HomeNewsHistone Molecules Drive Organ Failure During Sepsis


Histone Molecules Drive Organ Failure During Sepsis


New research shows that histones that escape from cells aren’t just a byproduct of sepsis, they’re a ringleader in its development.

DNA is tightly packed in the nucleus of every cell. DNA wraps around special proteins called histones, which form loops of DNA called nucleosomes. These nucleosomes coil and stack together to form fibers called chromatin. Chromatin in turn forms larger loops and coils to form chromosomes.

When the immune system responds to an infection by going into overdrive, small blood clots can form, blocking blood flow to vital organs. The condition, called sepsis, kills about 215,000 people in the United States annually. New research shows that histones—the protein spools that help keep DNA tightly coiled—that escape from cells at the onset of sepsis contribute directly to organ failure.

The work demonstrates that histones aren’t just a byproduct of sepsis, they’re a ringleader in its development. The new studies point to histones as a new and potentially inviting drug target for tamping down the runaway immune reaction. In animal studies, Howard Hughes Medical Institute investigator Charles Esmon and colleagues showed that blocking histones with an antibody or enzyme prevents their destructive effects. Their findings are published online in the October 25, 2009, issue of the journal Nature Medicine.

Histones are not just bystanders; they’re not just small contributors to a late-stage process. They’re major.

Charles T. Esmon

“People had seen histones out in the circulation before and they’d say, ‘So what?’ But it wasn’t so what. These guys are really bad players,” said Esmon, whose lab is at the Oklahoma Medical Research Foundation in Oklahoma City.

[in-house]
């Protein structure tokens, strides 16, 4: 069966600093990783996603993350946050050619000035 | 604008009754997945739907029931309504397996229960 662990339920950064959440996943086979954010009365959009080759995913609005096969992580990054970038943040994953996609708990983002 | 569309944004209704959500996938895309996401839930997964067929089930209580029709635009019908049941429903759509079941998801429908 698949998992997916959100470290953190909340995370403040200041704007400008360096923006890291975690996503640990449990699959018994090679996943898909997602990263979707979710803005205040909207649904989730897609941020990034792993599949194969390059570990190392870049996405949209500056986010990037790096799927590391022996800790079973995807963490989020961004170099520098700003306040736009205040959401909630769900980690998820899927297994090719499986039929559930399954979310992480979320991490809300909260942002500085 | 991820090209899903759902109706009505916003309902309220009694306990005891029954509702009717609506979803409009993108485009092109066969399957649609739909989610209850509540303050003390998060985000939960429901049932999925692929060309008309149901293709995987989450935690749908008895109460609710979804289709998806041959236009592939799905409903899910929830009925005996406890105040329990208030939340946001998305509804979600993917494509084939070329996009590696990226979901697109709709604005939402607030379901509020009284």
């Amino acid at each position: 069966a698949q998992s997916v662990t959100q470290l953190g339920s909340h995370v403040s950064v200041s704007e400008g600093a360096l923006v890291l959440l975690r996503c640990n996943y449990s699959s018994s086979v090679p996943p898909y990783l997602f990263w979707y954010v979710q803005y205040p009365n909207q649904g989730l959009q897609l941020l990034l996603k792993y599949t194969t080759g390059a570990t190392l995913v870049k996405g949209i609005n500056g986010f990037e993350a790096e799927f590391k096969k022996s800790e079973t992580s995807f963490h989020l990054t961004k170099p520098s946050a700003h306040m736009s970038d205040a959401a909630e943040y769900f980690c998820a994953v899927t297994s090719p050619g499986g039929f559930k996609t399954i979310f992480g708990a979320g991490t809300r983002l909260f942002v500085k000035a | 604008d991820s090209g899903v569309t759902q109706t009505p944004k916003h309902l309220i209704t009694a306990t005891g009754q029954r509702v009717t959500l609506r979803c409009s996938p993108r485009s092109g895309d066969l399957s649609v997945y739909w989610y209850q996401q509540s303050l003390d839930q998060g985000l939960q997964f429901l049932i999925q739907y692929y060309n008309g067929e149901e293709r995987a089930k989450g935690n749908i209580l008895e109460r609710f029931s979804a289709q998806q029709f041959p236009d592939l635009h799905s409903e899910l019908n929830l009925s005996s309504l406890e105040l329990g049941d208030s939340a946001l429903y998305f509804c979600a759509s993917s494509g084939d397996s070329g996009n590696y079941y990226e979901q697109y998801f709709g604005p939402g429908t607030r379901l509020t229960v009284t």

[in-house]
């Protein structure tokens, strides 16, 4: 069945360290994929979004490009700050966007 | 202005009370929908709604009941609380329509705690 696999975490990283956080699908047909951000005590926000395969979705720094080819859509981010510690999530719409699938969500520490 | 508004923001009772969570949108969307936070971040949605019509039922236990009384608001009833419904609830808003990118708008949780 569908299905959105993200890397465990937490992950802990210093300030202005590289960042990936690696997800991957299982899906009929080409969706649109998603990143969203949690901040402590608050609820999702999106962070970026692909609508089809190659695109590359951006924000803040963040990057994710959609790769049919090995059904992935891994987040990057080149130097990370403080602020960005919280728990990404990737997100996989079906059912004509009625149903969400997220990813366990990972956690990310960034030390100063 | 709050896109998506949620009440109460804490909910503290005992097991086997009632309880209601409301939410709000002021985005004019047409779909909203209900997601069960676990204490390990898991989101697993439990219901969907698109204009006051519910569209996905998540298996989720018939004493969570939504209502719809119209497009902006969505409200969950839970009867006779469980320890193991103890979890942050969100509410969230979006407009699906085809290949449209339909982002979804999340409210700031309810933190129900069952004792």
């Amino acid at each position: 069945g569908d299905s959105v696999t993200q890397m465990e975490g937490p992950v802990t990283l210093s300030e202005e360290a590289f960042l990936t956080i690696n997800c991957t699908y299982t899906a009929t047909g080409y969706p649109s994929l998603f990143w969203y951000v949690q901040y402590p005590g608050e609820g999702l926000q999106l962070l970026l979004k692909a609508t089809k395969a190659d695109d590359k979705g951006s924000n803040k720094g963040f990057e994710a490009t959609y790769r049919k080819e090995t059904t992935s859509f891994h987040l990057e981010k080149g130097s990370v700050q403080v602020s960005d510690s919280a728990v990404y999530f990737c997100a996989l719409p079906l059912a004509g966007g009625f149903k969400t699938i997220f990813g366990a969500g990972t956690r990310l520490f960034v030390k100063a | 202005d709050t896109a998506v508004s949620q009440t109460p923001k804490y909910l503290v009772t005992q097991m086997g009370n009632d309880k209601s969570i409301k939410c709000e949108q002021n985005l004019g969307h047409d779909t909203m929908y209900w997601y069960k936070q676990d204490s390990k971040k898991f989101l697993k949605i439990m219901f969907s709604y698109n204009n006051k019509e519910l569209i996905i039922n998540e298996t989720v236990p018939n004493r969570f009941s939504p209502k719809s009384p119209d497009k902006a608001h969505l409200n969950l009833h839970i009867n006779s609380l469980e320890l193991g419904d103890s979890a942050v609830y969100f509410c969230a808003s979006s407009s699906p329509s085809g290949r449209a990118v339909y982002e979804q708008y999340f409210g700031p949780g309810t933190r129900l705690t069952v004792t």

Histones are part of the body’s rapid response to infectious disease, Esmon explained—a stopgap measure until the immune system can kick into gear. “But they’re not very specific, so you get a lot of injury.” The extent of that injury, he says, was far more dramatic than the team anticipated.

“I didn’t expect to see this at all when postdoc Jun Xu started this project,” Esmon said. “Histones are not just bystanders; they’re not just small contributors to a late-stage process. They’re major.”

Esmon’s earlier research on an enzyme called activated Protein C (APC) led to the creation of the only drug now used against sepsis. That drug, Xigris, manufactured by Eli Lilly, is a form of the body’s own APC enzyme. It reduces the risk of death from sepsis by about 20 percent. Xigris is useful only for severe sepsis, once organs have begun to fail, and bleeding problems associated with Xigris limit its use when sepsis arises after trauma or surgery. Sepsis still kills nearly 30 percent of its human victims in the United States.